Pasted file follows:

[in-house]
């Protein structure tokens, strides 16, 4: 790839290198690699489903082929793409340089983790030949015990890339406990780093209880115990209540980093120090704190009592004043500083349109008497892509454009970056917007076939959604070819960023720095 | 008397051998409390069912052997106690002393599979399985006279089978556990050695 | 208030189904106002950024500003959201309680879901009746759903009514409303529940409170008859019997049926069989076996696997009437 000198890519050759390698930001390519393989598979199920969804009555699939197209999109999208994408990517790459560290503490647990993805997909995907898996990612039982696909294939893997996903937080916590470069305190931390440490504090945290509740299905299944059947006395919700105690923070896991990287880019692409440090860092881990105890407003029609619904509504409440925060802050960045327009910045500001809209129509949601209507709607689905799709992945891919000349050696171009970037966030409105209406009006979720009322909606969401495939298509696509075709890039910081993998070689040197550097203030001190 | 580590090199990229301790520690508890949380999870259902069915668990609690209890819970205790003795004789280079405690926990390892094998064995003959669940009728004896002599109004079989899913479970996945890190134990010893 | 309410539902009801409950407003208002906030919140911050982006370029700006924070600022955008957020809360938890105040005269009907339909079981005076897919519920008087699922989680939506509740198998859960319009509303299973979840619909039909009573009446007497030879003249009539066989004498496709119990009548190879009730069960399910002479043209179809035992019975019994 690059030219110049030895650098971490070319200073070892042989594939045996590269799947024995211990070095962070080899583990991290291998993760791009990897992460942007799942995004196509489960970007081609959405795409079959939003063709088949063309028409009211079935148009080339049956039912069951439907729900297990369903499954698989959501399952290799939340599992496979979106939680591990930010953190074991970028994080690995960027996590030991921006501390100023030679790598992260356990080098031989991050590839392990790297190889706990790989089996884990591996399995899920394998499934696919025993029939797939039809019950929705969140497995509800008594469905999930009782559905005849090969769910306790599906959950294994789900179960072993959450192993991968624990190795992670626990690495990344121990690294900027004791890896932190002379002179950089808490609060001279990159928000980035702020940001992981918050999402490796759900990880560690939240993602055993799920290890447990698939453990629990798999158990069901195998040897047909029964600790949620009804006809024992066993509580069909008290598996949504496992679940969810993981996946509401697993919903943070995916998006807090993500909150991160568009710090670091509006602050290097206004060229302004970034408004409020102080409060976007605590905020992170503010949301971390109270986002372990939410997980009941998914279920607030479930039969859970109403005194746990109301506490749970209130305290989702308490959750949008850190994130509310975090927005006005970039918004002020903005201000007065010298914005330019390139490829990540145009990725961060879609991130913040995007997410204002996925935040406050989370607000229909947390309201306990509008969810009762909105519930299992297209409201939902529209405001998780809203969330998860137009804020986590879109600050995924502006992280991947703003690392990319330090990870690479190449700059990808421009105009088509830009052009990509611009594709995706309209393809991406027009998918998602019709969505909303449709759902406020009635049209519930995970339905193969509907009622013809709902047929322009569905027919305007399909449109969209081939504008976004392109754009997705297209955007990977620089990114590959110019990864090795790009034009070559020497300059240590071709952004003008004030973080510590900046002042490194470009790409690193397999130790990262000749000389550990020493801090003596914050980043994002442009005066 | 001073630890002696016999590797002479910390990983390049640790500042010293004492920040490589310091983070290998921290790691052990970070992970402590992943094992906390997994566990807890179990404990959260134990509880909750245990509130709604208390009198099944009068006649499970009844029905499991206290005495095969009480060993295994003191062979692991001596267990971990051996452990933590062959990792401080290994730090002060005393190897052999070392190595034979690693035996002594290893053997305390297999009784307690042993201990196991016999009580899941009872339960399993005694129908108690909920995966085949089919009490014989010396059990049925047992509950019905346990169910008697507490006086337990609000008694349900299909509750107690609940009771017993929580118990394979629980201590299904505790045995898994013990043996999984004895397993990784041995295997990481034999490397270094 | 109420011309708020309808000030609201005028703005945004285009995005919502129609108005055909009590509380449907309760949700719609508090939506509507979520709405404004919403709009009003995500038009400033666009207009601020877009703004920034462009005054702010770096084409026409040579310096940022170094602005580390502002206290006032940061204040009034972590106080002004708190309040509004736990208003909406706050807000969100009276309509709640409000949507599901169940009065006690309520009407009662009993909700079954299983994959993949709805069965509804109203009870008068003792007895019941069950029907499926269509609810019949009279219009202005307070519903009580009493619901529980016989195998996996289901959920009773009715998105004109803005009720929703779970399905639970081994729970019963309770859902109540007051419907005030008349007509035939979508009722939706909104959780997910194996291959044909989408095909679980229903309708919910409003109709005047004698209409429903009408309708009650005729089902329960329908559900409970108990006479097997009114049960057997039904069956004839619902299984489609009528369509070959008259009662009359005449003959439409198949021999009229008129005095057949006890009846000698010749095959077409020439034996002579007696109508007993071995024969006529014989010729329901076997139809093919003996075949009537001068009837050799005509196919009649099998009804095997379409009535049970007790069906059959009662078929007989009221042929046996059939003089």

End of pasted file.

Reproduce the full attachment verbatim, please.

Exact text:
[in-house]
């Protein structure tokens, strides 16, 4: 790839290198690699489903082929793409340089983790030949015990890339406990780093209880115990209540980093120090704190009592004043500083349109008497892509454009970056917007076939959604070819960023720095 | 008397051998409390069912052997106690002393599979399985006279089978556990050695 | 208030189904106002950024500003959201309680879901009746759903009514409303529940409170008859019997049926069989076996696997009437 000198890519050759390698930001390519393989598979199920969804009555699939197209999109999208994408990517790459560290503490647990993805997909995907898996990612039982696909294939893997996903937080916590470069305190931390440490504090945290509740299905299944059947006395919700105690923070896991990287880019692409440090860092881990105890407003029609619904509504409440925060802050960045327009910045500001809209129509949601209507709607689905799709992945891919000349050696171009970037966030409105209406009006979720009322909606969401495939298509696509075709890039910081993998070689040197550097203030001190 | 580590090199990229301790520690508890949380999870259902069915668990609690209890819970205790003795004789280079405690926990390892094998064995003959669940009728004896002599109004079989899913479970996945890190134990010893 | 309410539902009801409950407003208002906030919140911050982006370029700006924070600022955008957020809360938890105040005269009907339909079981005076897919519920008087699922989680939506509740198998859960319009509303299973979840619909039909009573009446007497030879003249009539066989004498496709119990009548190879009730069960399910002479043209179809035992019975019994 690059030219110049030895650098971490070319200073070892042989594939045996590269799947024995211990070095962070080899583990991290291998993760791009990897992460942007799942995004196509489960970007081609959405795409079959939003063709088949063309028409009211079935148009080339049956039912069951439907729900297990369903499954698989959501399952290799939340599992496979979106939680591990930010953190074991970028994080690995960027996590030991921006501390100023030679790598992260356990080098031989991050590839392990790297190889706990790989089996884990591996399995899920394998499934696919025993029939797939039809019950929705969140497995509800008594469905999930009782559905005849090969769910306790599906959950294994789900179960072993959450192993991968624990190795992670626990690495990344121990690294900027004791890896932190002379002179950089808490609060001279990159928000980035702020940001992981918050999402490796759900990880560690939240993602055993799920290890447990698939453990629990798999158990069901195998040897047909029964600790949620009804006809024992066993509580069909008290598996949504496992679940969810993981996946509401697993919903943070995916998006807090993500909150991160568009710090670091509006602050290097206004060229302004970034408004409020102080409060976007605590905020992170503010949301971390109270986002372990939410997980009941998914279920607030479930039969859970109403005194746990109301506490749970209130305290989702308490959750949008850190994130509310975090927005006005970039918004002020903005201000007065010298914005330019390139490829990540145009990725961060879609991130913040995007997410204002996925935040406050989370607000229909947390309201306990509008969810009762909105519930299992297209409201939902529209405001998780809203969330998860137009804020986590879109600050995924502006992280991947703003690392990319330090990870690479190449700059990808421009105009088509830009052009990509611009594709995706309209393809991406027009998918998602019709969505909303449709759902406020009635049209519930995970339905193969509907009622013809709902047929322009569905027919305007399909449109969209081939504008976004392109754009997705297209955007990977620089990114590959110019990864090795790009034009070559020497300059240590071709952004003008004030973080510590900046002042490194470009790409690193397999130790990262000749000389550990020493801090003596914050980043994002442009005066 | 001073630890002696016999590797002479910390990983390049640790500042010293004492920040490589310091983070290998921290790691052990970070992970402590992943094992906390997994566990807890179990404990959260134990509880909750245990509130709604208390009198099944009068006649499970009844029905499991206290005495095969009480060993295994003191062979692991001596267990971990051996452990933590062959990792401080290994730090002060005393190897052999070392190595034979690693035996002594290893053997305390297999009784307690042993201990196991016999009580899941009872339960399993005694129908108690909920995966085949089919009490014989010396059990049925047992509950019905346990169910008697507490006086337990609000008694349900299909509750107690609940009771017993929580118990394979629980201590299904505790045995898994013990043996999984004895397993990784041995295997990481034999490397270094 | 109420011309708020309808000030609201005028703005945004285009995005919502129609108005055909009590509380449907309760949700719609508090939506509507979520709405404004919403709009009003995500038009400033666009207009601020877009703004920034462009005054702010770096084409026409040579310096940022170094602005580390502002206290006032940061204040009034972590106080002004708190309040509004736990208003909406706050807000969100009276309509709640409000949507599901169940009065006690309520009407009662009993909700079954299983994959993949709805069965509804109203009870008068003792007895019941069950029907499926269509609810019949009279219009202005307070519903009580009493619901529980016989195998996996289901959920009773009715998105004109803005009720929703779970399905639970081994729970019963309770859902109540007051419907005030008349007509035939979508009722939706909104959780997910194996291959044909989408095909679980229903309708919910409003109709005047004698209409429903009408309708009650005729089902329960329908559900409970108990006479097997009114049960057997039904069956004839619902299984489609009528369509070959008259009662009359005449003959439409198949021999009229008129005095057949006890009846000698010749095959077409020439034996002579007696109508007993071995024969006529014989010729329901076997139809093919003996075949009537001068009837050799005509196919009649099998009804095997379409009535049970007790069906059959009662078929007989009221042929046996059939003089």